The constant ripoffs from other films do it no favors either, as it just reminds you of movies that you’d rather be watching. From Dusk Til Dawn and Demon Knight are prominent examples, and someone seems to have a hardon for Carpenter, as we get lifts from Assault on Precinct 13, The Fog, and Vampires as well. There’s even a touch of 7 Golden Vampires, as our mummies (who are actually Jesuit priests) have some crazy kung fu moves (...) that are used way too little for my tastes. If the entire movie was just mummy priests flying around and kicking dudes I might have liked it.
And while it’s only like 72 minutes without the credits, it’s still padded, particularly with the film’s bookends, showing a coffin being dragged by two old timey prospectors. The coffin breaks in the opening scene, and then they are killed, so I have no idea who the guys at the end of the film are or whose coffin they are dragging, since the other one was busted open. If I had to guess, the end scene is just some unused footage of the opening scene, strung together with some b-roll of Drago (’s stunt double) on his horse to try to make a scene out of it. It’s just as incoherent and awkward as all of the other action in the film, and has no point other than to get the film up to 80 minutes with credits (we’re also treated to some more of Trejo’s laughing).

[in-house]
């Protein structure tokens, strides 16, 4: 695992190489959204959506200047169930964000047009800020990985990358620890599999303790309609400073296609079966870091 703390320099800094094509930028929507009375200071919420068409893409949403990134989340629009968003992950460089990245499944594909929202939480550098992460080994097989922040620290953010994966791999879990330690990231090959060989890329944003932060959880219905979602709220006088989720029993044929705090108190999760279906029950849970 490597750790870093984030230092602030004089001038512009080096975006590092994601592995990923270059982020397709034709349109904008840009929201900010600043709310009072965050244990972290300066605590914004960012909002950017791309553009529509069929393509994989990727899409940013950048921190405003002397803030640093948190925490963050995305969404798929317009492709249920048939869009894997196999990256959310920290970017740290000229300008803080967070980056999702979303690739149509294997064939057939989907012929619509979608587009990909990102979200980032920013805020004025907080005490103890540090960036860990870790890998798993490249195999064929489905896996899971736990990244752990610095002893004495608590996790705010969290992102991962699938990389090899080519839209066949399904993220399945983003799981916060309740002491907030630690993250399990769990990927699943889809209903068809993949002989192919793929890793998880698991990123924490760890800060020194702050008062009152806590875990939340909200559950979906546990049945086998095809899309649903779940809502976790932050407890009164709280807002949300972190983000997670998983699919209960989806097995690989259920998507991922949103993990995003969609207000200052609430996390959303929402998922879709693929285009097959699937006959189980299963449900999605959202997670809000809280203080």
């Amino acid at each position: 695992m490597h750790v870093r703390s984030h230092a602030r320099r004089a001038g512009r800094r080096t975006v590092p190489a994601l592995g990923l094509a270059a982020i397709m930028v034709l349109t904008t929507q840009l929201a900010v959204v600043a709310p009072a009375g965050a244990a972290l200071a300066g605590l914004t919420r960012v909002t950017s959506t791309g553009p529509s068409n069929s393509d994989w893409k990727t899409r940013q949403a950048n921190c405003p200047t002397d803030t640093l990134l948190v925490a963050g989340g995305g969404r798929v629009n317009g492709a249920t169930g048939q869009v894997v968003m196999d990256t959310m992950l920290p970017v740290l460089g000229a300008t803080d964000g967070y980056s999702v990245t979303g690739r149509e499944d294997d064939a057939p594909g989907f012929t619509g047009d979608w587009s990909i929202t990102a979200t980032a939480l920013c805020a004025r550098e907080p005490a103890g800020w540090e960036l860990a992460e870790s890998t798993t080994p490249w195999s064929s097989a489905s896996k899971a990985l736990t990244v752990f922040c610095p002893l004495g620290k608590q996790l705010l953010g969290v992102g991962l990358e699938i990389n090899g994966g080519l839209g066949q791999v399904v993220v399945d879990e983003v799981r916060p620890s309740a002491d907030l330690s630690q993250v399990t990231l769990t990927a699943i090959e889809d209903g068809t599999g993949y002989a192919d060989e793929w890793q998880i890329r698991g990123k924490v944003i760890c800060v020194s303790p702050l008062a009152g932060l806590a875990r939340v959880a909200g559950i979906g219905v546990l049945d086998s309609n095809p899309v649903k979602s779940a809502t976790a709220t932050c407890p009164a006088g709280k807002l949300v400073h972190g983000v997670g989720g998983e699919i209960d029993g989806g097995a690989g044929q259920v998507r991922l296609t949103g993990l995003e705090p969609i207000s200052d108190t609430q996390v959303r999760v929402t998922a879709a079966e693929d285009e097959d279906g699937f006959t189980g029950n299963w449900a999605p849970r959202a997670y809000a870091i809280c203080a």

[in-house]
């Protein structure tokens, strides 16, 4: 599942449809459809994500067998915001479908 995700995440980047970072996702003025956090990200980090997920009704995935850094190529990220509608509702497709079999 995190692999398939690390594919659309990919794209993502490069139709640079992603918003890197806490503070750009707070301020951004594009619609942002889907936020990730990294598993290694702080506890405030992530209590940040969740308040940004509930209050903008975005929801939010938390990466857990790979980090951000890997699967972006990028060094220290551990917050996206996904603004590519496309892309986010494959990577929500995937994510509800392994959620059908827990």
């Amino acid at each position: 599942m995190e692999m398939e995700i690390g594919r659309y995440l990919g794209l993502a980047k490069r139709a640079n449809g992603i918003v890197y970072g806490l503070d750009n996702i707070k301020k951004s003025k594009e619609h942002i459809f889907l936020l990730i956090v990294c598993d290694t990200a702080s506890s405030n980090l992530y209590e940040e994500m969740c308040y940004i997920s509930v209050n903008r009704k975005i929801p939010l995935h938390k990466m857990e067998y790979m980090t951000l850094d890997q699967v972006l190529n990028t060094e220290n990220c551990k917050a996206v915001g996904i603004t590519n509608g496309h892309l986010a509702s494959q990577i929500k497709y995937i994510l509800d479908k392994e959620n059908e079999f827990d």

My good friend Simon claimed that this movie was so bad that he actually didn’t want to watch movies for a while. I feel his pain. If Vampire’s Kiss is the type of movie that keeps me going with HMAD, then this fucking thing is the type of movie that makes me want to quit. After watching it, I sighed heavily as I looked at my DVD/game/book collections, seeing all of the unopened things I could have spent my 80 minutes doing instead. My only solace is that Quested has not directed again, and writer Thadd Turner (who also provided the film’s IMDb summary, presumably because no one else could make sense of it) hasn’t had a script produced since, though he has SEVEN (!) listed in pre-production, which is hopefully just wishful thinking. I can buy that maybe his script got ruined by Quested and co., but nothing in the film suggests that it was any good to begin with.
What say you?